When executing packages from the command line with the DTExec utility, you need to reference variables using the syntax we described briefly in our previous article. Always starting with the "\Package" string, the notation consists of one or more additional elements preceded by the backslash (indicating that the next element is a container or a task name), a period (specifying that what follows is a component characteristic - in our case this is Variables collection), or square brackets (enclosing the index within the Variables collection - this role is handled by a value of variable Name property). In order to assign value to a variable, such string would be followed by the ".Value" suffix, separated by the semicolon from the last part, containing the actual value. For example, in order to set the value of the CampaignDonations variable (for the sake of simplicity, let's assume in this case that the variable has been defined on the package level) to the value "Kenny Lay", when executing the package called ToShredder.dtsx, you would type at the Command Prompt:

DTExec /FILE ToShredder.dtsx /SET \Package.Variables[CampaignDonations].Value;"Kenny Lay"

When referencing a variable on the level of a package component, you would specify its path after the \Package entry, following the rules outlined previously (e.g. Package\RunMe\Variables[CampaignDonations].Value;"Kenny Lay" would allow you to accomplish the same goal but for a RunMe task level variable). Keep in mind, though, that with both methods (configurations and command line switches), values are assigned prior to package execution (rather than when its tasks are running). To overcome this limitation, you can take advantage of expressions, by assigning them to variables or component properties (more about this shortly).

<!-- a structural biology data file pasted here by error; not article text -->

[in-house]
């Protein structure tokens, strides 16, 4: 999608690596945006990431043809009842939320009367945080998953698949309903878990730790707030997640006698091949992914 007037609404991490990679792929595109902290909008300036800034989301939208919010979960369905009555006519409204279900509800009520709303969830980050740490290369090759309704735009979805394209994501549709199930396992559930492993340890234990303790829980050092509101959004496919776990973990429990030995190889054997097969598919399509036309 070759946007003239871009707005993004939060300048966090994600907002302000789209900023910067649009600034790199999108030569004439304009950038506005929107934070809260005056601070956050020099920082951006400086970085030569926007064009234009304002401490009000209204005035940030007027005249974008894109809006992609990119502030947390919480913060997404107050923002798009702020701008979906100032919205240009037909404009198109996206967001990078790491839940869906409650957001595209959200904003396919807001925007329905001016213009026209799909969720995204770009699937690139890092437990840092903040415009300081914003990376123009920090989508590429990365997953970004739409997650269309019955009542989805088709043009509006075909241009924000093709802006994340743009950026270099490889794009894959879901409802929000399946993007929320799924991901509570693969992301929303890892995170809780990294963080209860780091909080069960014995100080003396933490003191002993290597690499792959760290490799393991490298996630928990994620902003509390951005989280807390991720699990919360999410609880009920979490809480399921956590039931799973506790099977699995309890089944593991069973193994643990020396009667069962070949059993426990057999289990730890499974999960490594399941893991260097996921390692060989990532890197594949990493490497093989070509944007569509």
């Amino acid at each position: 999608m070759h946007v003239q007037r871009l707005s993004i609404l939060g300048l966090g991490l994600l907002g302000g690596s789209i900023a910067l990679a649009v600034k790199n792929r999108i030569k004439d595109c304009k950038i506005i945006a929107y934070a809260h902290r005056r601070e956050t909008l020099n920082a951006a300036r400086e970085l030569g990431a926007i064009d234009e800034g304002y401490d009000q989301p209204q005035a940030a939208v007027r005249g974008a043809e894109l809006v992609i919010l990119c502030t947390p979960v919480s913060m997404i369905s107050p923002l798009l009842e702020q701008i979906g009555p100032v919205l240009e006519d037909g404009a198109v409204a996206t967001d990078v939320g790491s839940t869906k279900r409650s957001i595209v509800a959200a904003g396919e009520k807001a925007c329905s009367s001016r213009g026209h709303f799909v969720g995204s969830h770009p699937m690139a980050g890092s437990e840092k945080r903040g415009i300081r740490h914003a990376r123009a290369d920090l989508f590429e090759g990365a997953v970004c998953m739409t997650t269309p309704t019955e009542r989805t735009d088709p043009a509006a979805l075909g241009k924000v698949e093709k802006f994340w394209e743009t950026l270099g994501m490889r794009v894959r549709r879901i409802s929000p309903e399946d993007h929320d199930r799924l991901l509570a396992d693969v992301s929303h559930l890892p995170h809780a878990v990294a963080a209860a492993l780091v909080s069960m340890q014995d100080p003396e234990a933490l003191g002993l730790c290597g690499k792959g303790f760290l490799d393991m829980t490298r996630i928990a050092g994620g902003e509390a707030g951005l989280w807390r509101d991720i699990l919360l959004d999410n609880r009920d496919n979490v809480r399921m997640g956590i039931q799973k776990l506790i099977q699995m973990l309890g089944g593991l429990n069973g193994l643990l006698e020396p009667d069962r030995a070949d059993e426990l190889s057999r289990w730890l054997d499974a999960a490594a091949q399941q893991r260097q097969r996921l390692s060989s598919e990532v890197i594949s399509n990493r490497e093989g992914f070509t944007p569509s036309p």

There are various ways to create user variables, which depend on their scope and purpose, as well as the current context within the Business Intelligence Development Studio. The most convenient method is provided by the Variables window, which is activated from the View -> Other Windows menu or from the same item in the SSIS menu (just ensure that your Designer window is active). Within its interface, you can view, create, and modify properties of variables for the container that is currently selected in the Designer window (with Control Flow tab active, this also includes all of the package level variables) for both User and System namespaces. For example, to define variables for Data Flow Tasks, click on the Data Flow tab in the Designer interface and switch to the Variables window (by selecting Variables from the Other Windows or SSIS menu). Every new variable created at this point, will, by default, have the Data Flow Task scope. Icons in the toolbar of the Variables window allow you to display the content of the System namespace and show all of the variables defined within the package. You can also specify which variable characteristics should be displayed. By default, they include, besides the variable name, its scope, data type, and value, but you can choose to add the name of Namespace and indicate whether an event is raised when the variable's value changes (we will look into this functionality later in this series, when discussing event handlers). For user variables, you can alter their names or values directly in the Variables window as well as modify any of non-Read Only entries in the Properties window.